Common Council Supports UAW in GM Strike

"There hasn't been any wavering as of yet."

Brendan Keany
October 08, 2019 - 1:07 pm

(WBEN Photo/Brendan Keany)

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TONAWANDA (WBEN) - The national General Motors strike is now in its fourth week, and that means thousands of Western New York worker continue to go without substantial paychecks.

Sunday's news of a regression in negotiations between the United Auto Workers and GM obviously wasn't what the members at the Tonawanda Engine Plant wanted to hear, but they're prepared to hold strong in their demands.

"Things have kind of gone backwards, and General Motors is stagnant with their proposals and not addressing the 35 proposals that we passed on Sunday, so we're continuing to negotiate, which is always a good thing," said UAW International Servicing Rep Jim Lakeman. "We're at the table, and we're just trying to work through these issues and get a fair contract for everyone."

UAW members are standing firm on five specific items that they want to pass, including fair wages, affordable healthcare, profit sharing, a permanent path for temps and job security.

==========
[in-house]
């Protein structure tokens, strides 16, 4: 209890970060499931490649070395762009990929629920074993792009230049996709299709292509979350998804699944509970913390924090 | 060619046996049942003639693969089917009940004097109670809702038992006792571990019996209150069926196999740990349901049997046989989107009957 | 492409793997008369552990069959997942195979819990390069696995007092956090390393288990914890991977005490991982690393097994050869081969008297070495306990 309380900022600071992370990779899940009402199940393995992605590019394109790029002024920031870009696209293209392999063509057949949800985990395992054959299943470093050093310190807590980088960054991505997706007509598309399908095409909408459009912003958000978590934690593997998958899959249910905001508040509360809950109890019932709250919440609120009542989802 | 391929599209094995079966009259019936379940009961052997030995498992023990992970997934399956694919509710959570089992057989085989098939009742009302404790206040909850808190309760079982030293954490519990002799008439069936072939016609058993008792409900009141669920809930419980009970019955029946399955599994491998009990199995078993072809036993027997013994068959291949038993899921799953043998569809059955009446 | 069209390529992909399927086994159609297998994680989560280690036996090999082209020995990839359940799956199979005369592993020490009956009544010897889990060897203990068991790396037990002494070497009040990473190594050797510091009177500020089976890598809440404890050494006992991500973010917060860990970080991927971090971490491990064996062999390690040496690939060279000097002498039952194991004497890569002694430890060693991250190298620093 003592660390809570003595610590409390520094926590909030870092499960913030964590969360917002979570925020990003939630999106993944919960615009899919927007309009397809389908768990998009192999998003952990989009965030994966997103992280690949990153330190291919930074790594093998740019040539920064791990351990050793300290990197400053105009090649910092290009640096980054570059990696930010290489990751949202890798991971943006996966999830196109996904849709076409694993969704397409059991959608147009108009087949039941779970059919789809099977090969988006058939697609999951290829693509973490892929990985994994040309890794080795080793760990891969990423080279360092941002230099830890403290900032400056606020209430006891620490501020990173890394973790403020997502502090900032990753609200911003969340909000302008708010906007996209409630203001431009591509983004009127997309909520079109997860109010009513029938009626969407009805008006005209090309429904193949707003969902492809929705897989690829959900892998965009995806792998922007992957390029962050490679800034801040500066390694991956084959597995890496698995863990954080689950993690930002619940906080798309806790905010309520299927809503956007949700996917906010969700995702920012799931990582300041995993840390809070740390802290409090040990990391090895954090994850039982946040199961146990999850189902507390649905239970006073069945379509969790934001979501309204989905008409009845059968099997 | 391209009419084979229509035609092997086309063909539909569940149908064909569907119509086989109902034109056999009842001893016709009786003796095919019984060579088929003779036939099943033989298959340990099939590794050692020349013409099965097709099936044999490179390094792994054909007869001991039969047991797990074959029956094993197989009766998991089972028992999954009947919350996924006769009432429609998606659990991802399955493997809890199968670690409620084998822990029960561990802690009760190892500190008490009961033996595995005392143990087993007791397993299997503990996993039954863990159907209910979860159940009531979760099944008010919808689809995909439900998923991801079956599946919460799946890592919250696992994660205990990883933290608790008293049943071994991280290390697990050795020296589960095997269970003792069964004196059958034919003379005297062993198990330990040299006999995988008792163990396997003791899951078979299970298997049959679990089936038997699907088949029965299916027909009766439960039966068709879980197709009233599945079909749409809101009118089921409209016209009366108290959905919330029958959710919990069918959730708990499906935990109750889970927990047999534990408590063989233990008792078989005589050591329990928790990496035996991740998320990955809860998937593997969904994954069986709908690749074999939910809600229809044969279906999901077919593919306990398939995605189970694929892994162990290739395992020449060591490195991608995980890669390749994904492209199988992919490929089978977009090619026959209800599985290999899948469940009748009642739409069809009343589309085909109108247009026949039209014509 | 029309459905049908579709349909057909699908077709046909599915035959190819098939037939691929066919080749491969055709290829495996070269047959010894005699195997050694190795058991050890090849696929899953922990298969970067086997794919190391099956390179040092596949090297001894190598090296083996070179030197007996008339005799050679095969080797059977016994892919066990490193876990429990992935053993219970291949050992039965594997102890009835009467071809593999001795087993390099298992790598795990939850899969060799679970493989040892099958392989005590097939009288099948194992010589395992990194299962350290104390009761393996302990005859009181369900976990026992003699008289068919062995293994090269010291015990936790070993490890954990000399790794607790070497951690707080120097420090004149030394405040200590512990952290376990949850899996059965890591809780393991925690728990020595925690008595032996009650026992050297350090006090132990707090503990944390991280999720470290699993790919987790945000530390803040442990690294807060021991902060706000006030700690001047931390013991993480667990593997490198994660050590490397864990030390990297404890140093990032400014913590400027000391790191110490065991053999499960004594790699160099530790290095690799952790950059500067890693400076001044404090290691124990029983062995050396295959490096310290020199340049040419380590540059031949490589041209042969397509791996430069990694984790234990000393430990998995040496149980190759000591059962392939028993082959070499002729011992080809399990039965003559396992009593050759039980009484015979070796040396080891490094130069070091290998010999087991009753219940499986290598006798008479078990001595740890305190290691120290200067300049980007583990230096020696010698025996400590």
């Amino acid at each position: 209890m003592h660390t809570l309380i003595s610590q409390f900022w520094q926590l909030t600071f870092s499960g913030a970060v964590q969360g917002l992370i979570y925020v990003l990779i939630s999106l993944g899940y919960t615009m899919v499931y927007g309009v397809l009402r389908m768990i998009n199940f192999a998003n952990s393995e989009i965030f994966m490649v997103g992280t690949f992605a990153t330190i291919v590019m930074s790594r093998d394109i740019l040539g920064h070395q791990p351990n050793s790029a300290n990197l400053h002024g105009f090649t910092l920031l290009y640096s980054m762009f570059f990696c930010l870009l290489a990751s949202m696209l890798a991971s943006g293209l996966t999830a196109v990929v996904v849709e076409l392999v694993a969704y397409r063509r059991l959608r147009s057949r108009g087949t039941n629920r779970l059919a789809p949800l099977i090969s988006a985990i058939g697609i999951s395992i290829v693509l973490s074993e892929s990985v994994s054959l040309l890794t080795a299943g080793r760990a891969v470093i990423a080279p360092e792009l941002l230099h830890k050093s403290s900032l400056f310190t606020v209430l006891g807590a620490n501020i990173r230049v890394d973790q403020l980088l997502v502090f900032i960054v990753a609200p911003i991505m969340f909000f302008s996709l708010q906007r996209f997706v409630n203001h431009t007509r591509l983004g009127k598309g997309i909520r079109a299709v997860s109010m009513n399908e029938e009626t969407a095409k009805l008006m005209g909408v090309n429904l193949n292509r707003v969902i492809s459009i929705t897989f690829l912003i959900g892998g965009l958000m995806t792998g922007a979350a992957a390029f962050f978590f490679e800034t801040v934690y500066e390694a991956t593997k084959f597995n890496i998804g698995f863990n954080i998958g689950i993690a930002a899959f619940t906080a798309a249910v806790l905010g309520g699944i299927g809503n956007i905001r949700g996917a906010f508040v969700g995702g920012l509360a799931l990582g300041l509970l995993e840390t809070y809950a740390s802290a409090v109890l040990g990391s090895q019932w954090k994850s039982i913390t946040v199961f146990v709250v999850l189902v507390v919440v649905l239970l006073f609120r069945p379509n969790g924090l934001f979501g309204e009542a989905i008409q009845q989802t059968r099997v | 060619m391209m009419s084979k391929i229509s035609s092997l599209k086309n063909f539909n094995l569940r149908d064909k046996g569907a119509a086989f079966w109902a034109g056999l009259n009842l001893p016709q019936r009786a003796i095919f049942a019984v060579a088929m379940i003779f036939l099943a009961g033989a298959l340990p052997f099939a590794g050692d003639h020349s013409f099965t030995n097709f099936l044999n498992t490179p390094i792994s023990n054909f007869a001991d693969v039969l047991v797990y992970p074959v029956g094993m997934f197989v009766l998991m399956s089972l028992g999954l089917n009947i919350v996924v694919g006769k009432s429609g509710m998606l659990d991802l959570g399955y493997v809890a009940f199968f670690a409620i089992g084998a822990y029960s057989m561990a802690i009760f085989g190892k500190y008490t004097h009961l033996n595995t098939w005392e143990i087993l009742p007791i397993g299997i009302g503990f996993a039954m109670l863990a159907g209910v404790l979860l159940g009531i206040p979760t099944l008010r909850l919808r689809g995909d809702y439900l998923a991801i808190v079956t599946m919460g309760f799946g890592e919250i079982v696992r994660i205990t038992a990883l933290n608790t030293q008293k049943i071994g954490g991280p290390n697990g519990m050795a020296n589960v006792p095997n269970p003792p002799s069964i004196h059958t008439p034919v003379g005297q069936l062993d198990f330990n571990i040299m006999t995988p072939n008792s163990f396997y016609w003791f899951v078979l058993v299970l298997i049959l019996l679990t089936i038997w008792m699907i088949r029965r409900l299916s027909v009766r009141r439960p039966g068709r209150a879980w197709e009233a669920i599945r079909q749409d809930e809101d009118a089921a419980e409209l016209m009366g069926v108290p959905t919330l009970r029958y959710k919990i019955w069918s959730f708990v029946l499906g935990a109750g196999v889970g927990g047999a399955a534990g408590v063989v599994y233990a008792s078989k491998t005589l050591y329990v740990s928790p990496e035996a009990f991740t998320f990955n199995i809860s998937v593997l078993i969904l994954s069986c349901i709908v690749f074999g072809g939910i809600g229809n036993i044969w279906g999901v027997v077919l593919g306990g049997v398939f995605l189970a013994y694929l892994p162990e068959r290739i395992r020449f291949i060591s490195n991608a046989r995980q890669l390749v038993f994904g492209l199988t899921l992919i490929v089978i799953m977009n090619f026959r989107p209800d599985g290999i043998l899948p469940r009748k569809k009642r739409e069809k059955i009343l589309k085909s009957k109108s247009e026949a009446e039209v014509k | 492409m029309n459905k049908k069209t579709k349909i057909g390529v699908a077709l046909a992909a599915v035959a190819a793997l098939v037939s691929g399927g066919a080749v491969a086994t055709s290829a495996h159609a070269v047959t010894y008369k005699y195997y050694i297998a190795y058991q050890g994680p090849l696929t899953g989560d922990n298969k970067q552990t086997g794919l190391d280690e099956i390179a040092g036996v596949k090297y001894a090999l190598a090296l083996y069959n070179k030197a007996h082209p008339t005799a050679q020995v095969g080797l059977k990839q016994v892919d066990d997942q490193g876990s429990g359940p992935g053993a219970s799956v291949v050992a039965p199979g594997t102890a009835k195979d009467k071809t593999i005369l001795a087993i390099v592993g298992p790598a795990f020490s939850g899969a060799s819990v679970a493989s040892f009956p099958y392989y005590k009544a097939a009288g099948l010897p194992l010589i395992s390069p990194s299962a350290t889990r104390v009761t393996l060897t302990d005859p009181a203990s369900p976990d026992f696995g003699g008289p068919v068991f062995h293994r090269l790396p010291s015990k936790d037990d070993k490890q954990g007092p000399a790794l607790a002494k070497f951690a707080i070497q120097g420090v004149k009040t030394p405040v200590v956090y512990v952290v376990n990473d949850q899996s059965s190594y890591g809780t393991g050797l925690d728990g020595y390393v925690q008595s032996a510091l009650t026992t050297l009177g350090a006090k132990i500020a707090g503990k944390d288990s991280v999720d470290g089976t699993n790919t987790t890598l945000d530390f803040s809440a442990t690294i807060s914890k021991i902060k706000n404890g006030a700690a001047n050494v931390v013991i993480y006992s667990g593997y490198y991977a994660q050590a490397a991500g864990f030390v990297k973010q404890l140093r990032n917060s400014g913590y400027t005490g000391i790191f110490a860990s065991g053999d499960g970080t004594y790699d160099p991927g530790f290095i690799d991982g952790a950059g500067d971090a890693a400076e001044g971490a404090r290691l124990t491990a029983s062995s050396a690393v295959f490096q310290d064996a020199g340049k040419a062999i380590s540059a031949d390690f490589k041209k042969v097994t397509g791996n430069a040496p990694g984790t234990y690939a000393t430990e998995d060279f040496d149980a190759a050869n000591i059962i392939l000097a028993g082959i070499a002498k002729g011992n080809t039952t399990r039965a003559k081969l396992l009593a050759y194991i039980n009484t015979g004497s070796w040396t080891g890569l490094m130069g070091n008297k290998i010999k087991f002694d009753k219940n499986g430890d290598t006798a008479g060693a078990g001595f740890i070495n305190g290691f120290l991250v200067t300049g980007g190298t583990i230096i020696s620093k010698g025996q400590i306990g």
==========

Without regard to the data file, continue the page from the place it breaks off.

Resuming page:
"I think everyone on this line here, the 1,300 people, and the people in Lockport, and Rochester - so about 3,200 people total - they understand the significance of those proposals and the five issues," said Lakeman. "They're willing to stand out here for it, and there hasn't been any wavering as of yet. Everyone's getting their strike pay, doing their duties, and they're willing to stay out here as long as it takes to make sure they get a fair agreement."

Lakeman also added that the community support has been overwhelming. Of course, Western New York is heavily influenced by labor, and on Tuesday, several members of the Buffalo Common Council made an appearance at UAW Local 774 to share their support for the strike.

"Some of the council members thought it was important to come out and support the union workers here at UAW," said Council President Darius Pridgen. "This city has been built on unions, and really having fair wages and benefits for people, and so we thought it was important to come out. Although we are elected officials, we still believes, as individuals, in supporting the unions, and the Council has proven that in supporting unions contracts that have been negotiated with the city recently because we do think that unions are important."

Listen to Pridgen's full comments below:

But local politicians aren't the only people showing support for these workers. In fact, just being at a picket for five minutes is enough to see the solidarity from the community members who pass by.

"It makes us feel great - the amount of people that are coming out and supporting, the amount of horns you hear every day when you're standing out here, it's fantastic, and I think the community here knows that Buffalo is a union town," said Lakeman. "They know that we're the people that fuel the middle class, and you see it even with Google and all of these other things where employees are now taking a stand, saying that we need our fair share."

Listen to Lakeman's full comments below:

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